Pictures of Ramkot Fort on the banks of Mangla Dam lake, the Buddha Mujassama in Gilgit, Sharda Peeth in Neelum Valley, Ali Baig gurdwara, and the fountains and gardens at Khuiratta are on display as part of an exhibition titled ‘National Unity Through Monuments’, which opened on Tuesday to mark Prime Minister Narendra Modi’s 69th birthday.
‘Cultural Heritage Sites in PoK’, announced a board outside the National Monuments Authority (NMA) complex here, listing 28 heritage sites that fall in Pakistan-occupied Kashmir. The list — which covered the districts of Bagh, Bhimber, Haveli, Kotli, Mirpur, Muzaffarabad, Neelum Valley and Sudhanoti, and had forts, mosques, shrines and archaeological ruins — was incomplete, it added.
Officials at the NMA said the three-day exhibition was organised to celebrate “national unity, peace and tranquility under the leadership of Narendra Modi”. It was inaugurated by Union Culture and Tourism Minister Prahlad Singh Patel in the presence of Union Minister and Udhampur MP Jitendra Singh and NMA Chairman Tarun Vijay.
Singh said: “There used to be an annual pilgrimage by Kashmiri Pandits to Sharda Peeth, but it stopped after Independence. Like Kartarpur, concerned ministries will take up the issue with Pakistan if this yatra can be resumed.”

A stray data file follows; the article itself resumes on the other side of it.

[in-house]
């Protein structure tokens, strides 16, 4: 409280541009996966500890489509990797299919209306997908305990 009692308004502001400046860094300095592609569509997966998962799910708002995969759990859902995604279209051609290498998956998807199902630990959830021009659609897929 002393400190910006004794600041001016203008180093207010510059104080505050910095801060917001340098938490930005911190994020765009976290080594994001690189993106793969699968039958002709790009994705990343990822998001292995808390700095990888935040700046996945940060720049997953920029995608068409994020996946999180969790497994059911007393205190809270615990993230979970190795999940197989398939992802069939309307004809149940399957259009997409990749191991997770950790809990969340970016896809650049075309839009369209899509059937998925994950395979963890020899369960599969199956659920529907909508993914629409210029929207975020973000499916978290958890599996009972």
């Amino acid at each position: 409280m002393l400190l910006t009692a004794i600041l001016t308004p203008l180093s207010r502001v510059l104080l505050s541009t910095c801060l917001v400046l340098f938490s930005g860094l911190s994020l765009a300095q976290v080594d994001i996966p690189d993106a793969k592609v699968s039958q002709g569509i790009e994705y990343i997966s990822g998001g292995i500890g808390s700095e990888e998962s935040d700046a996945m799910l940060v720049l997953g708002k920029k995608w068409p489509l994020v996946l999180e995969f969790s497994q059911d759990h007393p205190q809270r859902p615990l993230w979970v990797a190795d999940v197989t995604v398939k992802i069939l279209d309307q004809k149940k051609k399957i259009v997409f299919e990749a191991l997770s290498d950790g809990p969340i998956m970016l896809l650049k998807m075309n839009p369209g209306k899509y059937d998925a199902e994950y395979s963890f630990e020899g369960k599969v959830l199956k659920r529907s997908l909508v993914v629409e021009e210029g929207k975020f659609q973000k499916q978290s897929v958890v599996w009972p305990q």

Apart from photographs of monuments in PoK, the exhibition showcased pictures of monuments in Jammu and Kashmir, Ladakh and Vadnagar in Gujarat, the birthplace of Modi. There were pictures of the Shankracharya temple on the hill overlooking Dal lake in Kashmir; Raghunath Temple built by the first Dogra ruler Maharaja Ghulab Singh in 1835, now in PoK; and Lamayuru, one of the largest and oldest monasteries in Ladakh.
A picture that drew attention was that of Kirti Toran in Vadnagar, flanked by Modi’s present-day and childhood photographs. “The village where our Prime Minister was born, the boy who sold tea near the Kirti Toran became the greatest icon of India,” reads the caption.
“Everyone has the right to celebrate the PM’s birthday in the manner they want. I find this a unique way to celebrate the momentous occasion and want to congratulate the NMA for it,” said Patel. “The world should know how many monuments we have, be it religious, historical or of archaeological importance in PoK and at other places.”
The NMA also released its new logo, which features the Martand temple of Kashmir and the Ashoka Pillar emblem embedded inside. Navneet Soni, Member-Secretary, NMA, told The Indian Express, “This is an attempt to document the heritage of Jammu and Kashmir and showcase the historic and cultural connection we have with the entire region.”
The NMA — which functions under the Ministry of Culture — is primarily tasked with protecting and preserving monuments and sites through management of the prohibited and regulated area around the centrally protected monuments. Most of the photos have been sourced from the archives of the Archaeological Survey of India, said an NMA official.
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